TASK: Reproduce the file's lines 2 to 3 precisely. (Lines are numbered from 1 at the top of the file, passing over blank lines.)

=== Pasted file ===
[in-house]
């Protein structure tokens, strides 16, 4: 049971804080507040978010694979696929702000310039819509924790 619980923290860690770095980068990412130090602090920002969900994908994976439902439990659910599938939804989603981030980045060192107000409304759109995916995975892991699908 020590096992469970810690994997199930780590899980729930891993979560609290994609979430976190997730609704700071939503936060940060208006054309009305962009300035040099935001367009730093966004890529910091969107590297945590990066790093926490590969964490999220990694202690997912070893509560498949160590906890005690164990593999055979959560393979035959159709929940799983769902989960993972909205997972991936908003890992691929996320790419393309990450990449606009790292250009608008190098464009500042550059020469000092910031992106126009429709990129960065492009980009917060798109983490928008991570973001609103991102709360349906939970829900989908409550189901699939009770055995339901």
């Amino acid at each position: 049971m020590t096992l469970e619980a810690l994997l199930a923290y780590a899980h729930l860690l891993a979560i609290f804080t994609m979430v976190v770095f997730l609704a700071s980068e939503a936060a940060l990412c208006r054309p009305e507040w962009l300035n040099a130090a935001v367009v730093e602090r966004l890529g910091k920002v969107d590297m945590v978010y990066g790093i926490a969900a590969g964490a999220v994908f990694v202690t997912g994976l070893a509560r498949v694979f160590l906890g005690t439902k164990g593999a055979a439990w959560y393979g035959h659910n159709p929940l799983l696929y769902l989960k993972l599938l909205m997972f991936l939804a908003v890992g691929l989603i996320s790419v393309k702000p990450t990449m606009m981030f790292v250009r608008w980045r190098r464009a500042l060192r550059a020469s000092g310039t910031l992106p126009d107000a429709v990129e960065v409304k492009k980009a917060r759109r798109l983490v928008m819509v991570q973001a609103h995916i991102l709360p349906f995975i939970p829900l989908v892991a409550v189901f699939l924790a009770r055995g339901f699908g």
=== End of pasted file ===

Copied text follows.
């Protein structure tokens, strides 16, 4: 049971804080507040978010694979696929702000310039819509924790 619980923290860690770095980068990412130090602090920002969900994908994976439902439990659910599938939804989603981030980045060192107000409304759109995916995975892991699908 020590096992469970810690994997199930780590899980729930891993979560609290994609979430976190997730609704700071939503936060940060208006054309009305962009300035040099935001367009730093966004890529910091969107590297945590990066790093926490590969964490999220990694202690997912070893509560498949160590906890005690164990593999055979959560393979035959159709929940799983769902989960993972909205997972991936908003890992691929996320790419393309990450990449606009790292250009608008190098464009500042550059020469000092910031992106126009429709990129960065492009980009917060798109983490928008991570973001609103991102709360349906939970829900989908409550189901699939009770055995339901």
């Amino acid at each position: 049971m020590t096992l469970e619980a810690l994997l199930a923290y780590a899980h729930l860690l891993a979560i609290f804080t994609m979430v976190v770095f997730l609704a700071s980068e939503a936060a940060l990412c208006r054309p009305e507040w962009l300035n040099a130090a935001v367009v730093e602090r966004l890529g910091k920002v969107d590297m945590v978010y990066g790093i926490a969900a590969g964490a999220v994908f990694v202690t997912g994976l070893a509560r498949v694979f160590l906890g005690t439902k164990g593999a055979a439990w959560y393979g035959h659910n159709p929940l799983l696929y769902l989960k993972l599938l909205m997972f991936l939804a908003v890992g691929l989603i996320s790419v393309k702000p990450t990449m606009m981030f790292v250009r608008w980045r190098r464009a500042l060192r550059a020469s000092g310039t910031l992106p126009d107000a429709v990129e960065v409304k492009k980009a917060r759109r798109l983490v928008m819509v991570q973001a609103h995916i991102l709360p349906f995975i939970p829900l989908v892991a409550v189901f699939l924790a009770r055995g339901f699908g």